AAHA updates canine vaccine guidelines - DVM
  • SEARCH:
News Center
DVM Featuring Information from:

ADVERTISEMENT

AAHA updates canine vaccine guidelines
Association reviews core and non-core vaccinations, offers more information on adverse events


DVM360 MAGAZINE

LAKEWOOD, COLO. — The American Animal Hospital Association (AAHA) revised its canine vaccinations guidelines.

The 2011 AAHA Canine Vaccination Guidelines were created in response to the introduction of new canine vaccines and the withdrawal of others. The association also updated its recommendations for core versus non-core vaccines and revised its guidelines for vaccinating shelter dogs, the association reports.

The revised guidelines were developed by experts in immunology, infectious diseases, internal medicine, law and clinical practice. The new guidelines also include a "frequently asked questions" section to address common questions from practitioners. The answers are based on scientific studies and journal publications, but also on unpublished studies, current knowledge of immunology and the experiences of experts in the field.

Recommended core vaccinations in the updated guidelines include:
  • CDV or rCDV with puppies receiving an initial vaccination every three to four weeks between the ages of 6 and 16 weeks. The final dose should be administered at 14 to 16 weeks of age to reduce maternal antibody interference. One dose is considered protective and acceptable with revaccination after three years. Dogs (puppies) who received an initial dose should be given a booster after one year.
  • CPV2 with puppies receiving an initial vaccination every three to four weeks between the ages of 6 and 16 weeks. The final dose should be administered at 14 to 16 weeks of age to reduce maternal antibody interference. One dose is considered protective and acceptable, with revaccination after three years. Dogs (puppies) who received an initial dose should be given a booster after one year.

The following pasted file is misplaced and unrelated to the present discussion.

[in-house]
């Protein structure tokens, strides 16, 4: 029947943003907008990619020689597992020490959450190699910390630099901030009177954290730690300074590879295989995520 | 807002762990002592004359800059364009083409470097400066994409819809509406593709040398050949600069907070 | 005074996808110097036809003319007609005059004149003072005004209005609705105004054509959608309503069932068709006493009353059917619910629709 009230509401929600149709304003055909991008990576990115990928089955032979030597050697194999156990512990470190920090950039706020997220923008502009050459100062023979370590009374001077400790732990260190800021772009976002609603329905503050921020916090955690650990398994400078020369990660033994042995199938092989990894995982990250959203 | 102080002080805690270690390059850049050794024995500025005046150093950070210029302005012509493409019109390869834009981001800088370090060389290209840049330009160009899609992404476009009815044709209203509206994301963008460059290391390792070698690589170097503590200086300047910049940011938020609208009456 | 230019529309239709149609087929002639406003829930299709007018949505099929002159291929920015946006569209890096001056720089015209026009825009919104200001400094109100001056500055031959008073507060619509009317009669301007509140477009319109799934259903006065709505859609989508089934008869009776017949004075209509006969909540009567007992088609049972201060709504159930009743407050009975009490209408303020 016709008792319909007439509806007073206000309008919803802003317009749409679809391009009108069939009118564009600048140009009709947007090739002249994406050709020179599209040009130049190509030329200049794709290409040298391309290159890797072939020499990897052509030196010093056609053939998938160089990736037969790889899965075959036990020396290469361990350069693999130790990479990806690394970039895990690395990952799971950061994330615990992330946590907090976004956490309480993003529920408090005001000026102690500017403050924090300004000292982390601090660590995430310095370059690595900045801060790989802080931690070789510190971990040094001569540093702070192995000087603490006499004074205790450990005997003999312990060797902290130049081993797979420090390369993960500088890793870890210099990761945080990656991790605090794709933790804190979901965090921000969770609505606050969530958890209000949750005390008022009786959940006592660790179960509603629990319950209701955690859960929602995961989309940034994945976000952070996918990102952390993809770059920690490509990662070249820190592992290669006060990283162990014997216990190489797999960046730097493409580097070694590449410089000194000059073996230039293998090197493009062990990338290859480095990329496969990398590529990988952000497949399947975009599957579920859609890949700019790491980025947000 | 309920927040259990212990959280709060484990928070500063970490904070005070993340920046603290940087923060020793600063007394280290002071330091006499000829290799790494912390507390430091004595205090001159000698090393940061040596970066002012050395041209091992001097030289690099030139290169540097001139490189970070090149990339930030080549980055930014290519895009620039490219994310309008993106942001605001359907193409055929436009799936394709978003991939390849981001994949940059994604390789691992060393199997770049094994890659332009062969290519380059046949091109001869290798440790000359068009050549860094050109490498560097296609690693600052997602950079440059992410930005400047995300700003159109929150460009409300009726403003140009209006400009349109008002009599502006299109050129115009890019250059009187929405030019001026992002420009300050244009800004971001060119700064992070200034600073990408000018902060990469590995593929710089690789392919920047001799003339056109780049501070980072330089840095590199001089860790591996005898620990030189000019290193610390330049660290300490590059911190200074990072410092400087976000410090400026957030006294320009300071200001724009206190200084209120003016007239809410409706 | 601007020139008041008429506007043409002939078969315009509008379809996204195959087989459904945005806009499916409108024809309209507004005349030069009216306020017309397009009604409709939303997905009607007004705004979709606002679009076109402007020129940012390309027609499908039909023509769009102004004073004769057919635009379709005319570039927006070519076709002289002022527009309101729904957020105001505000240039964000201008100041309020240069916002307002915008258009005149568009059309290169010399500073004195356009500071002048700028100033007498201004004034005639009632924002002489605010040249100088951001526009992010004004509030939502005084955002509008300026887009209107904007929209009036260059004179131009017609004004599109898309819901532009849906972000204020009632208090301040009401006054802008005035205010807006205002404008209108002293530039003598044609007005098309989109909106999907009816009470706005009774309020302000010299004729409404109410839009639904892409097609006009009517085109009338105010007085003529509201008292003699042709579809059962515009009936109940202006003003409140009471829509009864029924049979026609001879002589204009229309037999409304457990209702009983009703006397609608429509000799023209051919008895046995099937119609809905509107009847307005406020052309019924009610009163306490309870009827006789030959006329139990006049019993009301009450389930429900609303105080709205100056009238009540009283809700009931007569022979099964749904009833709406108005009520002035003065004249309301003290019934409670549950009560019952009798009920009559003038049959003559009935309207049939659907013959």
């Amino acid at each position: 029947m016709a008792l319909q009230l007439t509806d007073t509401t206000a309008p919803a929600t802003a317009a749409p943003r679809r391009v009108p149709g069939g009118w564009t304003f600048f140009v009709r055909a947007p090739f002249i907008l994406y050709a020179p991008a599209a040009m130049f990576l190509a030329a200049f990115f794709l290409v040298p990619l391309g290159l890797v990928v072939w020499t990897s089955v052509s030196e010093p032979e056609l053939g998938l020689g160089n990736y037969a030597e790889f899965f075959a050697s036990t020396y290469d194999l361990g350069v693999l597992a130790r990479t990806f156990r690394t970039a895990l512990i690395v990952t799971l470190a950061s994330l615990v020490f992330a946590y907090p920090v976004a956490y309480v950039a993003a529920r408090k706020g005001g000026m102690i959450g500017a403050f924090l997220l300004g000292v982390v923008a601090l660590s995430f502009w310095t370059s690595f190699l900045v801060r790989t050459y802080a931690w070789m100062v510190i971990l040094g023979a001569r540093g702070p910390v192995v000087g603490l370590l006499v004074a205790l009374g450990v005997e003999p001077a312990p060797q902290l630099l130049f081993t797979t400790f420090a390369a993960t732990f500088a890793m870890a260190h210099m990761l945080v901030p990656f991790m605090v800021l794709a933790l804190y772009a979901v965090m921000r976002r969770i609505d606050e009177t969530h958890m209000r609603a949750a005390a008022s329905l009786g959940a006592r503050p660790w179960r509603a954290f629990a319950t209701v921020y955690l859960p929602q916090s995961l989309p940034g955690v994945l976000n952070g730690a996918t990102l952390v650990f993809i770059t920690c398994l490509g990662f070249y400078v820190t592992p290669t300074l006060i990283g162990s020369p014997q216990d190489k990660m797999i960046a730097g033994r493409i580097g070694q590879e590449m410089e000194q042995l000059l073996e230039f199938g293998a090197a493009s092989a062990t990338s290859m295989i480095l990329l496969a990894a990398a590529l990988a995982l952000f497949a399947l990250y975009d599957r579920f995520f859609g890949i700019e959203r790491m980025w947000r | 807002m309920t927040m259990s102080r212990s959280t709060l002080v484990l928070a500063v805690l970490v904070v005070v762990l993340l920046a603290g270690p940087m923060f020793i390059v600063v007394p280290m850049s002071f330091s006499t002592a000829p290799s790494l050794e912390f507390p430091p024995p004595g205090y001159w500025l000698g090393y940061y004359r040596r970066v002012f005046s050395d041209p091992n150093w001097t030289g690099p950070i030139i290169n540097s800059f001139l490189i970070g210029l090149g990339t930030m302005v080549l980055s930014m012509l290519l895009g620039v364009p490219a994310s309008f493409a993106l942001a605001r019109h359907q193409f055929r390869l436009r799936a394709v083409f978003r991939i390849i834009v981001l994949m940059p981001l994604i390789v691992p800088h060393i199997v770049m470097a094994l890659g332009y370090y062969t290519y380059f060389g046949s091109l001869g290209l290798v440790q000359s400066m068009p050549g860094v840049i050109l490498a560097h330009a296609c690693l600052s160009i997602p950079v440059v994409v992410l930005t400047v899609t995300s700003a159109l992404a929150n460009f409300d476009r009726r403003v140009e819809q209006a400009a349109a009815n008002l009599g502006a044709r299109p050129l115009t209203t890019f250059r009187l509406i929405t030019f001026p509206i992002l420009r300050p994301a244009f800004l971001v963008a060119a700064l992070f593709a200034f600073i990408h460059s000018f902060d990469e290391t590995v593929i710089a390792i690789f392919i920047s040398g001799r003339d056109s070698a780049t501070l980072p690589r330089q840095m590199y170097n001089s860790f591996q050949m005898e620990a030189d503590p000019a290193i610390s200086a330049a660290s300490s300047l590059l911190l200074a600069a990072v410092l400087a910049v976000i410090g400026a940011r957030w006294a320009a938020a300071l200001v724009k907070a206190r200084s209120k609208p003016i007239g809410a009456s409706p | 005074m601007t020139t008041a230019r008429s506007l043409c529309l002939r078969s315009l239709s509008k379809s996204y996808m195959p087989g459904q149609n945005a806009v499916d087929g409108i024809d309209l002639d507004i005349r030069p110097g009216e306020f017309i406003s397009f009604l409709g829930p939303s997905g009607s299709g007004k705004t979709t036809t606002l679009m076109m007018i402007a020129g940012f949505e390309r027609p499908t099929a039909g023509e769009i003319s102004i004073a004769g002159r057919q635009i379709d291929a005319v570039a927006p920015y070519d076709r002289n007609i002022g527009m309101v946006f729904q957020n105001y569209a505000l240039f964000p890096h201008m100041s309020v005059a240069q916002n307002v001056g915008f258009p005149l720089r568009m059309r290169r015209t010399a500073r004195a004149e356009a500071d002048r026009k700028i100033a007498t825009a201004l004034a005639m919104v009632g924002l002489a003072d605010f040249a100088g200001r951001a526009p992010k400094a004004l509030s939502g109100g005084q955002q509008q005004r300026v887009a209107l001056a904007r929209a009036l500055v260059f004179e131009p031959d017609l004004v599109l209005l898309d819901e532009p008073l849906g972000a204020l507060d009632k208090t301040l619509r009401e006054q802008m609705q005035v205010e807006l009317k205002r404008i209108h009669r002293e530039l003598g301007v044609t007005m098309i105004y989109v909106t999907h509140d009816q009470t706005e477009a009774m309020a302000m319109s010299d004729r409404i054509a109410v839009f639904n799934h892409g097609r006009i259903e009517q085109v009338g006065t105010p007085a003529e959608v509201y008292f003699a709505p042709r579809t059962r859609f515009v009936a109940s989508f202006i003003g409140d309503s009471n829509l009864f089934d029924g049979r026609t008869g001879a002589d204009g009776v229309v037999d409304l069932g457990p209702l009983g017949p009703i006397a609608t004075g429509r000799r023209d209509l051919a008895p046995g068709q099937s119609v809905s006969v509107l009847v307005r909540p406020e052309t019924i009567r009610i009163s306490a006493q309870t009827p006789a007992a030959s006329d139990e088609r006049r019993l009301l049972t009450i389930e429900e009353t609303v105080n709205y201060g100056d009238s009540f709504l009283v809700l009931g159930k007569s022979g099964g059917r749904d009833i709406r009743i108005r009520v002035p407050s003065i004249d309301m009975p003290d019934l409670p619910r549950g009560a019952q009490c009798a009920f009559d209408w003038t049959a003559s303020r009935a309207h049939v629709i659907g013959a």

• CAV-2 with puppies receiving an initial vaccination every three to four weeks between the ages of 6 and 16 weeks. The final dose should be administered at 14 to 16 weeks of age to reduce maternal antibody interference. One dose is considered protective and acceptable, with revaccination after three years. Dogs (puppies) who received an initial dose should be given a booster after one year.
  • For the initial rabies vaccination in dogs less than 16 weeks of age, the vaccine should be administered in a single dose no earlier than 12 weeks of age or as required by state, provincial and/or local laws. Revaccination is recommended annually with a one-year vaccine or as state and local laws apply.
  • The initial vaccination with a three-year vaccine in a single dose is recommended for dogs no earlier than 12 weeks of age or based on state, provincial and/or local laws. Revaccination of a three-year vaccine is recommended with a single dose within one year after administration of the initial dose, regardless of the animal's age at the time the initial dose was administered. Subsequently, revaccination with a three-year rabies vaccine should be administered every three years thereafter, unless state, provincial, and/or local requirements stipulate otherwise, the guidelines state.

Non-core vaccinations include MV, CPiV, Bb, canine influenza vaccine, Borrelia burgdorferi, Leptospira interrogans (4-way killed whole-cell or subunit bacterin).

Leptospira interrogans (two-way killed bacterin) and canine coronavirus (CcoV) are not recommended. Canine oral melanoma is only indicated for use in dogs with malignant melanoma.

The new guidelines include updated recommendations on serologic testing, expanded information on adverse events and a review of legal implications associated with administered vaccinations in a clinical practice.

The revised guidelines can be found at http://aahanet.org/library/caninevaccine.aspx.

ADVERTISEMENT

Source: DVM360 MAGAZINE,
Click here